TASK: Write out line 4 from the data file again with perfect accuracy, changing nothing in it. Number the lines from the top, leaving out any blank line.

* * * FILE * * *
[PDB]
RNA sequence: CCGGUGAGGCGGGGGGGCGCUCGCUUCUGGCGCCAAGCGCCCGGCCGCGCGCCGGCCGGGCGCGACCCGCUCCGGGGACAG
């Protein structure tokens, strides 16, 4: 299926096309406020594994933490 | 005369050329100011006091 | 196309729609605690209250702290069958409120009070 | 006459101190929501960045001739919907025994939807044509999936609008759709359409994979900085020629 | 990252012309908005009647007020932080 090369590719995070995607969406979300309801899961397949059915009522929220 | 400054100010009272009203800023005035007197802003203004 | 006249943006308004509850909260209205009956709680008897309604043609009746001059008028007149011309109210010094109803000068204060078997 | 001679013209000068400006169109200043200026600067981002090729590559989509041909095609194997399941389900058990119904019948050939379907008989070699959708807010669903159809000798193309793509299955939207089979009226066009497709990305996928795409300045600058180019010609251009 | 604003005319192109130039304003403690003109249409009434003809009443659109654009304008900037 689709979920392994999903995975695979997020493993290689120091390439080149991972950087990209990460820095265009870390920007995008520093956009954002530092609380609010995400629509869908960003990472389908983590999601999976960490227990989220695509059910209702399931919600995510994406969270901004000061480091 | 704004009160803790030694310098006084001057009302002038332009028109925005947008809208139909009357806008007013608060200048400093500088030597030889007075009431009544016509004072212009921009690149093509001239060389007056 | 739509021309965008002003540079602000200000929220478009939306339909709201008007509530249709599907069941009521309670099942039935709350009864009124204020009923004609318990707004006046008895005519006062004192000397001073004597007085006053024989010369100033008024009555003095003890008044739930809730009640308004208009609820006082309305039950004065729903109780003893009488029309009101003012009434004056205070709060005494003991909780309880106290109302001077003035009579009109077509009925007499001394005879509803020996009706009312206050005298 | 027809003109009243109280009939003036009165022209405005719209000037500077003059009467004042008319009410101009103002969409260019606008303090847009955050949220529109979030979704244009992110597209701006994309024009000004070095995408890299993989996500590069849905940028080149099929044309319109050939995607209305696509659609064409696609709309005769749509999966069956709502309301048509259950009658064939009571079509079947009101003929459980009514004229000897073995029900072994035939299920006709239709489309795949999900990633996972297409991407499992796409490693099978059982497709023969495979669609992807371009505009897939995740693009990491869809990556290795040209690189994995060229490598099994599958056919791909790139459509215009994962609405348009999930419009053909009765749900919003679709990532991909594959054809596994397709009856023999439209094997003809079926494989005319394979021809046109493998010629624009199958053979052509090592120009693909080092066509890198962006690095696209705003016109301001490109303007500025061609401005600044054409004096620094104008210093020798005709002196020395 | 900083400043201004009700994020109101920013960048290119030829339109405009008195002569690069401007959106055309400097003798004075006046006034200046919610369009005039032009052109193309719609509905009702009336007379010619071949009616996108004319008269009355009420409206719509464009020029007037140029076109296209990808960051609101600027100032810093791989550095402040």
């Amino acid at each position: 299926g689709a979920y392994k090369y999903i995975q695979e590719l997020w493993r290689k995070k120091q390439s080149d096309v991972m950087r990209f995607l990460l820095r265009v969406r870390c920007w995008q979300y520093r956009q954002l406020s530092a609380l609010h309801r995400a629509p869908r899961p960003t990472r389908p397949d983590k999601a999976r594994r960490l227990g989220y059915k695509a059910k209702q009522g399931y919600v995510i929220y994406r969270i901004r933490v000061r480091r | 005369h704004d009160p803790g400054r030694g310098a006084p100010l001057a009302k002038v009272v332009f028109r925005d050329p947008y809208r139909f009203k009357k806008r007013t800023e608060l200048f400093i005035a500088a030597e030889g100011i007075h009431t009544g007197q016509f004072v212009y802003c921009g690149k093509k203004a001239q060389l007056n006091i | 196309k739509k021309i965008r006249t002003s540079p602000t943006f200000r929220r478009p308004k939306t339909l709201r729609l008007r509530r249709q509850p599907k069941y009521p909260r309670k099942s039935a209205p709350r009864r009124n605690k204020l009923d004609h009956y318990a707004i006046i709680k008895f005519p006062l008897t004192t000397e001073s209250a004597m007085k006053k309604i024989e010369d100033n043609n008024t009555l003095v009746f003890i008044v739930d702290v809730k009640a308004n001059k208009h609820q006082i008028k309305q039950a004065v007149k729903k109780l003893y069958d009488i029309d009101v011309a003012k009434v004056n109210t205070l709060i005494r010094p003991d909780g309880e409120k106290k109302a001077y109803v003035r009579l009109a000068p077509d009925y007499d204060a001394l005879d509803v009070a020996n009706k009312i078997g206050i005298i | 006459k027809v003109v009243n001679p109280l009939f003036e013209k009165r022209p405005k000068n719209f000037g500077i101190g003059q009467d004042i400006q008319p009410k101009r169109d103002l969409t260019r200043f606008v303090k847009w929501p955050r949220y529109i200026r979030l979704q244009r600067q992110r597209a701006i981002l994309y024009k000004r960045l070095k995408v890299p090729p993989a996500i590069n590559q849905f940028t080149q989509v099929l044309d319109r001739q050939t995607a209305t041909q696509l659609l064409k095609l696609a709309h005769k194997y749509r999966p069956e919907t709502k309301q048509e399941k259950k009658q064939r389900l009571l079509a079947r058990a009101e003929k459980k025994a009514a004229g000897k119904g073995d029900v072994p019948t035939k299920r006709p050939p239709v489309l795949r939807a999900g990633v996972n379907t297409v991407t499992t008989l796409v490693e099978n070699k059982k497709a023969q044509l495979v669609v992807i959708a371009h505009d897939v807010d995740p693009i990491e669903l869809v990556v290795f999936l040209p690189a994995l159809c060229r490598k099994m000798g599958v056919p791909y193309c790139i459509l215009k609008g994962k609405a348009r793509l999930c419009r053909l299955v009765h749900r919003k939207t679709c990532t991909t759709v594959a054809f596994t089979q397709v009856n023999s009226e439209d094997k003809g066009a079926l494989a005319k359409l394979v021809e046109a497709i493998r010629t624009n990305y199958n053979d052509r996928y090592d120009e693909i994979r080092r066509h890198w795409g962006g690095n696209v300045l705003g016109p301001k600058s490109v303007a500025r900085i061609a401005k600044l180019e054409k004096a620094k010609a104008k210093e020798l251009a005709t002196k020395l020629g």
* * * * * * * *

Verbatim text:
């Amino acid at each position: 299926g689709a979920y392994k090369y999903i995975q695979e590719l997020w493993r290689k995070k120091q390439s080149d096309v991972m950087r990209f995607l990460l820095r265009v969406r870390c920007w995008q979300y520093r956009q954002l406020s530092a609380l609010h309801r995400a629509p869908r899961p960003t990472r389908p397949d983590k999601a999976r594994r960490l227990g989220y059915k695509a059910k209702q009522g399931y919600v995510i929220y994406r969270i901004r933490v000061r480091r | 005369h704004d009160p803790g400054r030694g310098a006084p100010l001057a009302k002038v009272v332009f028109r925005d050329p947008y809208r139909f009203k009357k806008r007013t800023e608060l200048f400093i005035a500088a030597e030889g100011i007075h009431t009544g007197q016509f004072v212009y802003c921009g690149k093509k203004a001239q060389l007056n006091i | 196309k739509k021309i965008r006249t002003s540079p602000t943006f200000r929220r478009p308004k939306t339909l709201r729609l008007r509530r249709q509850p599907k069941y009521p909260r309670k099942s039935a209205p709350r009864r009124n605690k204020l009923d004609h009956y318990a707004i006046i709680k008895f005519p006062l008897t004192t000397e001073s209250a004597m007085k006053k309604i024989e010369d100033n043609n008024t009555l003095v009746f003890i008044v739930d702290v809730k009640a308004n001059k208009h609820q006082i008028k309305q039950a004065v007149k729903k109780l003893y069958d009488i029309d009101v011309a003012k009434v004056n109210t205070l709060i005494r010094p003991d909780g309880e409120k106290k109302a001077y109803v003035r009579l009109a000068p077509d009925y007499d204060a001394l005879d509803v009070a020996n009706k009312i078997g206050i005298i | 006459k027809v003109v009243n001679p109280l009939f003036e013209k009165r022209p405005k000068n719209f000037g500077i101190g003059q009467d004042i400006q008319p009410k101009r169109d103002l969409t260019r200043f606008v303090k847009w929501p955050r949220y529109i200026r979030l979704q244009r600067q992110r597209a701006i981002l994309y024009k000004r960045l070095k995408v890299p090729p993989a996500i590069n590559q849905f940028t080149q989509v099929l044309d319109r001739q050939t995607a209305t041909q696509l659609l064409k095609l696609a709309h005769k194997y749509r999966p069956e919907t709502k309301q048509e399941k259950k009658q064939r389900l009571l079509a079947r058990a009101e003929k459980k025994a009514a004229g000897k119904g073995d029900v072994p019948t035939k299920r006709p050939p239709v489309l795949r939807a999900g990633v996972n379907t297409v991407t499992t008989l796409v490693e099978n070699k059982k497709a023969q044509l495979v669609v992807i959708a371009h505009d897939v807010d995740p693009i990491e669903l869809v990556v290795f999936l040209p690189a994995l159809c060229r490598k099994m000798g599958v056919p791909y193309c790139i459509l215009k609008g994962k609405a348009r793509l999930c419009r053909l299955v009765h749900r919003k939207t679709c990532t991909t759709v594959a054809f596994t089979q397709v009856n023999s009226e439209d094997k003809g066009a079926l494989a005319k359409l394979v021809e046109a497709i493998r010629t624009n990305y199958n053979d052509r996928y090592d120009e693909i994979r080092r066509h890198w795409g962006g690095n696209v300045l705003g016109p301001k600058s490109v303007a500025r900085i061609a401005k600044l180019e054409k004096a620094k010609a104008k210093e020798l251009a005709t002196k020395l020629g």